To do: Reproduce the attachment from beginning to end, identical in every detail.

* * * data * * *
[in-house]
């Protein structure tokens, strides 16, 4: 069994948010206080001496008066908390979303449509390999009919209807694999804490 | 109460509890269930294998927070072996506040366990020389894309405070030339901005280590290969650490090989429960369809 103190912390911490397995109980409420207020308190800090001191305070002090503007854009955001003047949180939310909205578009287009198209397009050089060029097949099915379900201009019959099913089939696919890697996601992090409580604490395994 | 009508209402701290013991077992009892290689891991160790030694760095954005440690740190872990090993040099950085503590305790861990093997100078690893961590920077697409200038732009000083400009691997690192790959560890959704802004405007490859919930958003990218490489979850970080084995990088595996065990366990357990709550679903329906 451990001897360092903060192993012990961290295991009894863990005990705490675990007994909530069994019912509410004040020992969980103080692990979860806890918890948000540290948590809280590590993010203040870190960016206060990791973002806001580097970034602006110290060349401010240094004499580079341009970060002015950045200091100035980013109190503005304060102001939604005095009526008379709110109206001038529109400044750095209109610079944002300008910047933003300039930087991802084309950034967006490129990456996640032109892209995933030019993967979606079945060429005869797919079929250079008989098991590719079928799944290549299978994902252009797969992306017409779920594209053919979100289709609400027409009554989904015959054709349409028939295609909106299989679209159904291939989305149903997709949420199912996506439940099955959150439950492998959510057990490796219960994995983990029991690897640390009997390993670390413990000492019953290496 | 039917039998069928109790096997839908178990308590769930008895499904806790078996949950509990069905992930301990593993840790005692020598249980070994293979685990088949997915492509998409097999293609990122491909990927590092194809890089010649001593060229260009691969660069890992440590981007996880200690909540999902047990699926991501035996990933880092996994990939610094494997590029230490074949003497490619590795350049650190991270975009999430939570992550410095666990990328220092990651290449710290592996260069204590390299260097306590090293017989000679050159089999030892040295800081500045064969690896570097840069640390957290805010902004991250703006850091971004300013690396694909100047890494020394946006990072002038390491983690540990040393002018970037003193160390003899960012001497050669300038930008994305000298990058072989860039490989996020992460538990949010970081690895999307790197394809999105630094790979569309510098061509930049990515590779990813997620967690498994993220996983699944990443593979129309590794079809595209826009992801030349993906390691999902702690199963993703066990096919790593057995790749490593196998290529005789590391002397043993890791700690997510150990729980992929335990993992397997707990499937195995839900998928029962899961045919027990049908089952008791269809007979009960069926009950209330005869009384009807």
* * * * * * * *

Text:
[in-house]
């Protein structure tokens, strides 16, 4: 069994948010206080001496008066908390979303449509390999009919209807694999804490 | 109460509890269930294998927070072996506040366990020389894309405070030339901005280590290969650490090989429960369809 103190912390911490397995109980409420207020308190800090001191305070002090503007854009955001003047949180939310909205578009287009198209397009050089060029097949099915379900201009019959099913089939696919890697996601992090409580604490395994 | 009508209402701290013991077992009892290689891991160790030694760095954005440690740190872990090993040099950085503590305790861990093997100078690893961590920077697409200038732009000083400009691997690192790959560890959704802004405007490859919930958003990218490489979850970080084995990088595996065990366990357990709550679903329906 451990001897360092903060192993012990961290295991009894863990005990705490675990007994909530069994019912509410004040020992969980103080692990979860806890918890948000540290948590809280590590993010203040870190960016206060990791973002806001580097970034602006110290060349401010240094004499580079341009970060002015950045200091100035980013109190503005304060102001939604005095009526008379709110109206001038529109400044750095209109610079944002300008910047933003300039930087991802084309950034967006490129990456996640032109892209995933030019993967979606079945060429005869797919079929250079008989098991590719079928799944290549299978994902252009797969992306017409779920594209053919979100289709609400027409009554989904015959054709349409028939295609909106299989679209159904291939989305149903997709949420199912996506439940099955959150439950492998959510057990490796219960994995983990029991690897640390009997390993670390413990000492019953290496 | 039917039998069928109790096997839908178990308590769930008895499904806790078996949950509990069905992930301990593993840790005692020598249980070994293979685990088949997915492509998409097999293609990122491909990927590092194809890089010649001593060229260009691969660069890992440590981007996880200690909540999902047990699926991501035996990933880092996994990939610094494997590029230490074949003497490619590795350049650190991270975009999430939570992550410095666990990328220092990651290449710290592996260069204590390299260097306590090293017989000679050159089999030892040295800081500045064969690896570097840069640390957290805010902004991250703006850091971004300013690396694909100047890494020394946006990072002038390491983690540990040393002018970037003193160390003899960012001497050669300038930008994305000298990058072989860039490989996020992460538990949010970081690895999307790197394809999105630094790979569309510098061509930049990515590779990813997620967690498994993220996983699944990443593979129309590794079809595209826009992801030349993906390691999902702690199963993703066990096919790593057995790749490593196998290529005789590391002397043993890791700690997510150990729980992929335990993992397997707990499937195995839900998928029962899961045919027990049908089952008791269809007979009960069926009950209330005869009384009807």